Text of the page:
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Losing the major attraction on the regular-season schedule was the biggest blow yet for the league and its players. The sides couldn't even manage to get together since the previous bargaining session in which the players' union countered a league offer with three proposals that were quickly rejected by the NHL.
Daly indicated that cancelling the Winter Classic doesn't necessarily mean more games in the regular season -- or the All-Star game -- will be wiped out soon.
"I don't foresee any further cancellation announcements in the near term," Daly wrote in an email to The Associated Press on Friday.
In its most recent proposal, the NHL offered the union a 50-50 split of hockey-related revenue, which exceeded $3 billion last season, but that offer was rejected. The players responded with three offers that went nowhere.
The NHL offer was pulled back because it was contingent on the league playing a complete season.
"Last week we had a proposal to save a full season on the table. That has since been withdrawn," Daly told the AP. "That creates a different environment for talks."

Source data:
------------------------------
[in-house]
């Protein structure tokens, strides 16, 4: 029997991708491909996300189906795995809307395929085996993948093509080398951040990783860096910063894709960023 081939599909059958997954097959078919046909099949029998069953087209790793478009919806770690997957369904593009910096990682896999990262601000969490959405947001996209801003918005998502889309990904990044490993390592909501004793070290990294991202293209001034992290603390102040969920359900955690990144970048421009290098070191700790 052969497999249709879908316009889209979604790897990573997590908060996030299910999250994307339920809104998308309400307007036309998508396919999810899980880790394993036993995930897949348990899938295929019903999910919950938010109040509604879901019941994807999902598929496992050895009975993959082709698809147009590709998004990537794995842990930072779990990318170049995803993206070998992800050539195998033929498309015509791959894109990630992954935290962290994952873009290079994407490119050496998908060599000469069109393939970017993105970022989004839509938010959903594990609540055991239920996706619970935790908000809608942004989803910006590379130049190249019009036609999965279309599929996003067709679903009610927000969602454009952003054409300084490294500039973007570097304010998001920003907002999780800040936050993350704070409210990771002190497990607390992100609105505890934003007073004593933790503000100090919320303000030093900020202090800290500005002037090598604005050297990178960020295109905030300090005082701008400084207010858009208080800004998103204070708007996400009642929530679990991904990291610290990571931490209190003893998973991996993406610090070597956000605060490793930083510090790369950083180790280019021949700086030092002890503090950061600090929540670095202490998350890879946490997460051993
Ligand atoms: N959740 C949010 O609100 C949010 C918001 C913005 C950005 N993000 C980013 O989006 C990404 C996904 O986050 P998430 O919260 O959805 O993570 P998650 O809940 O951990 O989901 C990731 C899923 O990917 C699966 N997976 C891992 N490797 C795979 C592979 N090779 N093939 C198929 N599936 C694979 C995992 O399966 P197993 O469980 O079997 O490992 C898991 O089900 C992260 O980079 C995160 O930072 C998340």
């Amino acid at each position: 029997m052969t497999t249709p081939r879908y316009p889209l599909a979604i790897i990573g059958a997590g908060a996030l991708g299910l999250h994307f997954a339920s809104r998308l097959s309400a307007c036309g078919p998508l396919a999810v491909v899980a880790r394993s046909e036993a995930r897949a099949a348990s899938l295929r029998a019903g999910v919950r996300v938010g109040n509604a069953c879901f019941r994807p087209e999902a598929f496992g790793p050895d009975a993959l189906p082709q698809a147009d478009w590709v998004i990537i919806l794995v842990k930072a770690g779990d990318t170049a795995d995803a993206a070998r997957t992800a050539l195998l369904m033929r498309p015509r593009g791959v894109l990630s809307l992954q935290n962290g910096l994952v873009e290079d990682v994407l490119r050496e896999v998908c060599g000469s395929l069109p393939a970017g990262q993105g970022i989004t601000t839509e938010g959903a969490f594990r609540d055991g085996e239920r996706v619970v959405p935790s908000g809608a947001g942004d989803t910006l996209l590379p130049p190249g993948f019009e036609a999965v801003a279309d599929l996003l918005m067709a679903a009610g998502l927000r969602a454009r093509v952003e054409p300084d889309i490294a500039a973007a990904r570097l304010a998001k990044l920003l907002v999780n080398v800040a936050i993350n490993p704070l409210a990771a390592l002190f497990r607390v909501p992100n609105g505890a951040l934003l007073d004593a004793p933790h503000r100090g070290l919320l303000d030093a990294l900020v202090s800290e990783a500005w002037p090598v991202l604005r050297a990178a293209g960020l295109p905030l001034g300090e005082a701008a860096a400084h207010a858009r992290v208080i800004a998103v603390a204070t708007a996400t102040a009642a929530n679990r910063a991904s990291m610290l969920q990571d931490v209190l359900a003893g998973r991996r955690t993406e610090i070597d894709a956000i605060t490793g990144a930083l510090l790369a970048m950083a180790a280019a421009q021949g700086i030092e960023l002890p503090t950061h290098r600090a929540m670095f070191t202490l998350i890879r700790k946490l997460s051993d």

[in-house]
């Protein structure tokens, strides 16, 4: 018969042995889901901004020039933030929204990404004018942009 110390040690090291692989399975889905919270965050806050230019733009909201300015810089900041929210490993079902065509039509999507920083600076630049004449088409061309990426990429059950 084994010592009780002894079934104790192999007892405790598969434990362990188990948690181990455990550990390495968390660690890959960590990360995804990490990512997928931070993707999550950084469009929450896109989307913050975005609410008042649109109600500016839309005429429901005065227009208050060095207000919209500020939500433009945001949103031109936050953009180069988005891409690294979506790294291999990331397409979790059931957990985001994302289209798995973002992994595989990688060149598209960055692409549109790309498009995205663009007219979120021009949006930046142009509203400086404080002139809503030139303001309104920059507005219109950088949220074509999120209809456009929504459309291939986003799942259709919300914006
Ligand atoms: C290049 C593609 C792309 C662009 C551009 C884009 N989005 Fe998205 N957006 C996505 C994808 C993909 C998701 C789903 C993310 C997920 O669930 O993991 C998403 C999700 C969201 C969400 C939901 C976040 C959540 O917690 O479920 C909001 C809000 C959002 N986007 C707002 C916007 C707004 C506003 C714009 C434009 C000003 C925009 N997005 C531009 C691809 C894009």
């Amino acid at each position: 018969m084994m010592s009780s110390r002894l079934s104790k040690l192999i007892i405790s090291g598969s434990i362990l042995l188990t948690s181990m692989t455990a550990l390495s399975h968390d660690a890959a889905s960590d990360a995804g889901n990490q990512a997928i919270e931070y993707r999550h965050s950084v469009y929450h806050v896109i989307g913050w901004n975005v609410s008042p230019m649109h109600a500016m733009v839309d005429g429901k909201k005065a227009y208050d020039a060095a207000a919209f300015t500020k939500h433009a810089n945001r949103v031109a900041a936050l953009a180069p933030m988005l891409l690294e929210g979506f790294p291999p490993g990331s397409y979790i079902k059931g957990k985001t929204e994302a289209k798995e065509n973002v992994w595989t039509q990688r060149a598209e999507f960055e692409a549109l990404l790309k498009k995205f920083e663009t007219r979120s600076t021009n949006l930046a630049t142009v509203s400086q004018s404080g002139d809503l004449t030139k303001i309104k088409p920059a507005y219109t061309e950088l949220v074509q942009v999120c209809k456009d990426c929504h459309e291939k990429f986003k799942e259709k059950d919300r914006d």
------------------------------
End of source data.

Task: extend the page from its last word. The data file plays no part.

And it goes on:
Players earned 57 percent of revenue in the recently expired contract, in which a salary cap was included for the first time. Owners sought to bring that number below 50 percent this time before their most recent offer. The union tried to get talks restarted last week without preconditions, but was turned away after refusing to agree to bargain off the framework of the league's offer or issue another proposal with the league's offer serving as a starting point.
This is the third lockout in NHL Commissioner Gary Bettman's tenure. The first forced a shortened 1994-95 season, and the second led to the cancellation of the entire 2004-05 season -- the only time a major North American professional sports league lost a full season to a labor dispute.
Copyright 2012 The Associated Press. All rights reserved. This material may not be published, broadcast, rewritten or redistributed.
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